(UK/USA, 110 min.)
Dir. Mick Jackson, Writ. David Hare
Starring: Rachel Weisz, Timothy Spall, Tom Wilkinson
Deborah Lipstadt’s story remains another ominous tale that’s all too relevant in the age of Donald Trump. The case recalls a lawsuit that began in 1996 and ran until 2000 in which British writer/hack academic David Irving sued Lipstadt and Penguin Books for the author’s 1993 publication Denying the Holocaust. Lipstadt’s book shares some rather unflattering words about Mr. Irving’s insistence on repudiating the crimes committed by the Nazis against Jews and other “undesirables” in the events of World War II. Nowadays, he might call her a “nasty woman,” or something to that effect, for being so brash as to take a stand or speak her mind. In an age of racist presidential campaigns and unfiltered opinions, the fight that Lipstadt brings to her defense makes for a rousing and essential courtroom drama.
Colleagues, peers, and lawyers encourage Lipstadt to settle because the British legal system works contrary to the American one. Rather than face the courts with a presumption of innocence, Lipstadt must disprove Irving’s claim and prove that denying the atrocities of WW2 is a conscious lie. In short, to defend her case is to let Irving put the Holocaust on trial.
Rachel Weisz (Youth) plays the American Lipstadt with fiery gumption and conviction. She’s the kind of engaged academic one sees too rarely in scholarship as her passion and frankness aren’t simply for lectures and publications. As a professor of history and Jewish studies, she knows that far more than her name and reputation are at stake. To accept a settlement is to sell out the six million dead and countless survivors. That’s a lot of weight for anyone and Weisz carries Lipstadt’s burden with the sincerity of a true warrior ready for a fight.
At Weisz’s side is Tom Wilkinson (Michael Clayton), who gives a masterfully subdued performance yet as Richard Rampton, Lipstadt’s lawyer who accepts the challenge to build a case to prove the history that Irving denies. Rampton takes the difficult but necessary approach of confronting the history of the Holocaust without any emotional attachments or burdens. This choice is far easier a task for him than it is for Lipstadt, especially when they take a field trip to Auschwitz and he bemoans the lack of official forensic analysis at a site of mass murder within the half century passed. The visit to Auschwitz sees one of several cracks in Lipstadt’s composure as she insists upon respecting the dead by refusing to entertain Irving’s line of inquiry. Similarly, Rampton’s choice to withhold testimony from concentration camp survivors enrages Lipstadt, for she believes that survivors have the right to provide the evidence of her experience. He, on the other hand, finds the idea of letting a Holocaust denier cross-examine survivors is to give Irving the very circus he craves by choosing to represent himself in court.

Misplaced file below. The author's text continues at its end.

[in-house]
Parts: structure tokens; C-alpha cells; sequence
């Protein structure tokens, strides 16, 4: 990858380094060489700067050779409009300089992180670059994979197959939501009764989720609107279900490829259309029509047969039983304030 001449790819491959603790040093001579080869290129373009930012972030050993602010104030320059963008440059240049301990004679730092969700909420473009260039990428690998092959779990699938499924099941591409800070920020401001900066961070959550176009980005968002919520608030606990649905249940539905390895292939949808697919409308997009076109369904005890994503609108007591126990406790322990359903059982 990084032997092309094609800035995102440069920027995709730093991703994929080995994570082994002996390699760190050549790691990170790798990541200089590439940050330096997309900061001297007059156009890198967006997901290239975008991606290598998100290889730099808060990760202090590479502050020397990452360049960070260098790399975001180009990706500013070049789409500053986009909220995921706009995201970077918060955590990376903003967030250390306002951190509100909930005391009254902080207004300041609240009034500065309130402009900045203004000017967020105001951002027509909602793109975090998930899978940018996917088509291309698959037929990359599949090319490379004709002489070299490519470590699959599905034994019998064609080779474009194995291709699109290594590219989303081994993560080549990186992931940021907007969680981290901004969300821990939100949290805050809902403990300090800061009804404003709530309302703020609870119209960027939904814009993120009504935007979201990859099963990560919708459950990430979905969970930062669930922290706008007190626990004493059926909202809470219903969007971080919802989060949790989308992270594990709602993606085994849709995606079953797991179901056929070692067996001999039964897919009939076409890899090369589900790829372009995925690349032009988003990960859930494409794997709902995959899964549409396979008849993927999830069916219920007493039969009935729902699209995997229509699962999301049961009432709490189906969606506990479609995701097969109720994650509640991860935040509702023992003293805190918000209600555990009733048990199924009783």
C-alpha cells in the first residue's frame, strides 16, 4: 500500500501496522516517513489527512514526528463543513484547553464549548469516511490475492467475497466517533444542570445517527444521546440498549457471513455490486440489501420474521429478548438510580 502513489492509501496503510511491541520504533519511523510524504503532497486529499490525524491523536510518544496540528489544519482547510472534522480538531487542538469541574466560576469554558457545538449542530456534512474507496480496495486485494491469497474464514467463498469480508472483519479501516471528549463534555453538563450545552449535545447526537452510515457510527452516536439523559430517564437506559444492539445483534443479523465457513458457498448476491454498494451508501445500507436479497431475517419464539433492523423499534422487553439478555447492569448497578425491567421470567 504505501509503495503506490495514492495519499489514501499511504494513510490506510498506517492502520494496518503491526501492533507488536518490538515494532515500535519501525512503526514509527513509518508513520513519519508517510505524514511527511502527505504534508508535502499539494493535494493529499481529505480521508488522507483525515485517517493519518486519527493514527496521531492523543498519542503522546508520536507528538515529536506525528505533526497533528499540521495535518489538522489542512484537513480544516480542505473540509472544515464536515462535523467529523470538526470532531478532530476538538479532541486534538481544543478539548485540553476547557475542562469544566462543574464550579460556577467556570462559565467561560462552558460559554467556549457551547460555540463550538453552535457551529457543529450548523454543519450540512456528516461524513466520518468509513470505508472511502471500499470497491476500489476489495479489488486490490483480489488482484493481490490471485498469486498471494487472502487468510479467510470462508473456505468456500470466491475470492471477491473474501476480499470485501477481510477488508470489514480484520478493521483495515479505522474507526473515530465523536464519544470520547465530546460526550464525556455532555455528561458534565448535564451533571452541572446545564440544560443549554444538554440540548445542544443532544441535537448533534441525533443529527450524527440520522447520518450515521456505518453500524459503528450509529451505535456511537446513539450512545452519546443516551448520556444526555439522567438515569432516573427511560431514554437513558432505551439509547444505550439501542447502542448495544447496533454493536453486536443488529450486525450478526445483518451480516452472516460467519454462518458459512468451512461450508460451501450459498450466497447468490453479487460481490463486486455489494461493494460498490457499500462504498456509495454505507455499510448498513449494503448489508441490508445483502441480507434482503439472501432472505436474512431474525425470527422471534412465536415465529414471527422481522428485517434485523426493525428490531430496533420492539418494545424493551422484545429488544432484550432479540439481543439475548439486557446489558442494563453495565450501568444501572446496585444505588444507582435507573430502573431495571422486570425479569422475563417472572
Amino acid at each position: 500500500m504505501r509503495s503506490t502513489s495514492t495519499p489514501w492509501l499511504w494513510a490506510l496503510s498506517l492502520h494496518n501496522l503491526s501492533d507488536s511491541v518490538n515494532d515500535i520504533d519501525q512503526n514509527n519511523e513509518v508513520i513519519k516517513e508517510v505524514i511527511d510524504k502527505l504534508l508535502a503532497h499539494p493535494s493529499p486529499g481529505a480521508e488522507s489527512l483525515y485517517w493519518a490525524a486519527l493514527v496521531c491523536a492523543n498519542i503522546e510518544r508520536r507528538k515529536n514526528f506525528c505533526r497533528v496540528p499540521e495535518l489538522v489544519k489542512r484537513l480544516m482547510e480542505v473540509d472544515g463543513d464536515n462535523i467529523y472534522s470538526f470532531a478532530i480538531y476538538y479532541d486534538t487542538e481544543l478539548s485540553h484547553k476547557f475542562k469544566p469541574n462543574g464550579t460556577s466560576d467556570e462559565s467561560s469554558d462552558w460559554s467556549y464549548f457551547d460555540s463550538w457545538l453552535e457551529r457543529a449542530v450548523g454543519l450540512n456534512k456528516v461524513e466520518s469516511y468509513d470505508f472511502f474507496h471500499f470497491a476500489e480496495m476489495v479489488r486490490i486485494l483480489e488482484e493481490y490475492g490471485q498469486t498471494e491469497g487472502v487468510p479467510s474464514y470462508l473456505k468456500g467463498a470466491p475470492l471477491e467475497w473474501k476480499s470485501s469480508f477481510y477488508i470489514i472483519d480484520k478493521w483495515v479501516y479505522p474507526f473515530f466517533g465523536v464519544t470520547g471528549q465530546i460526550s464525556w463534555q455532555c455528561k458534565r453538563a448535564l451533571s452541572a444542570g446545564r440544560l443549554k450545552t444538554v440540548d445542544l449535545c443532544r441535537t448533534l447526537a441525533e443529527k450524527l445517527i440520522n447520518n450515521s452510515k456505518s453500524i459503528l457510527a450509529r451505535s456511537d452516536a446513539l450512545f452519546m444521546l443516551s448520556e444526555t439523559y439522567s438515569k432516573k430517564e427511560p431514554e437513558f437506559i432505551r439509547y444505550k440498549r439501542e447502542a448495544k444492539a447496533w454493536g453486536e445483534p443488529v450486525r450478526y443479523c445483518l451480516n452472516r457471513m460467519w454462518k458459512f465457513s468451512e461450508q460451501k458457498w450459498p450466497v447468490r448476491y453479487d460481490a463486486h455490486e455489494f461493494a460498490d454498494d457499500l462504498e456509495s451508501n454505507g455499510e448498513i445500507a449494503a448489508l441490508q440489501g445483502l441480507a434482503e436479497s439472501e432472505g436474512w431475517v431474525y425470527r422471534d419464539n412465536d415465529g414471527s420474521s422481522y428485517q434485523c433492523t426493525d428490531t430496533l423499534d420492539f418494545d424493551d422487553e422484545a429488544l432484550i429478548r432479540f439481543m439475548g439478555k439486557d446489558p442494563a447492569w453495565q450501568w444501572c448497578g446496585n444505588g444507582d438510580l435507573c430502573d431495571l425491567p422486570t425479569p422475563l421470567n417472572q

As both a legal and moral case, the competing strategies and philosophies of Lipstadt and Rampton make for a genuinely dynamic duo. Like Cindy Blackstock who fights for children’s rights in Alanis Obomsawin’s We Can’t Make the Same Mistake Twice, Lipstadt and Rampton are among the true superheroes at the movies this year, fighting for humanity, dignity, and justice in the world’s courts. Wilkinson’s performance is especially fine in this regard as his Rampton refuses to see eye-to-eye with his co-council. By avoiding Spall’s eye-line throughout the duration of his performance in the courtroom, Wilkinson conveys personal and professional disgust against the plaintiff as Irving mounts his undignified charges.
As played by the great Timothy Spall (Mr. Turner), David Irving is a surprisingly charismatic man despite the vehement racism of his beliefs, like the headline-friendly challenge of “No holes, no Holocaust” concerning shafts in which Nazis would dispense cyanide into gas chambers at Auschwitz. Given the manner and composure of Spall’s performance, and the deadpan genuineness with which he delivers the utter nonsense of Irving’s arguments, one almost sympathises with him for being so consumed by his distorted beliefs. He’s a challenging foil, but an especially relevant one as more platforms build for radicals to disseminate false claims.
While there’s nothing cinematically sophisticated with Denial—it’s a perfectly conventional courtroom drama—the script by David Hare (The Reader) is expertly attune to character details and the emotional, intellectual, historical, and philosophical charges of Lipstadt’s defense. The three stars anchor the film with a trio of excellent performances, too, so one can’t really mind the by-the-numbers direction when the writing and the acting are too great to deny.
Denial is now playing in limited release.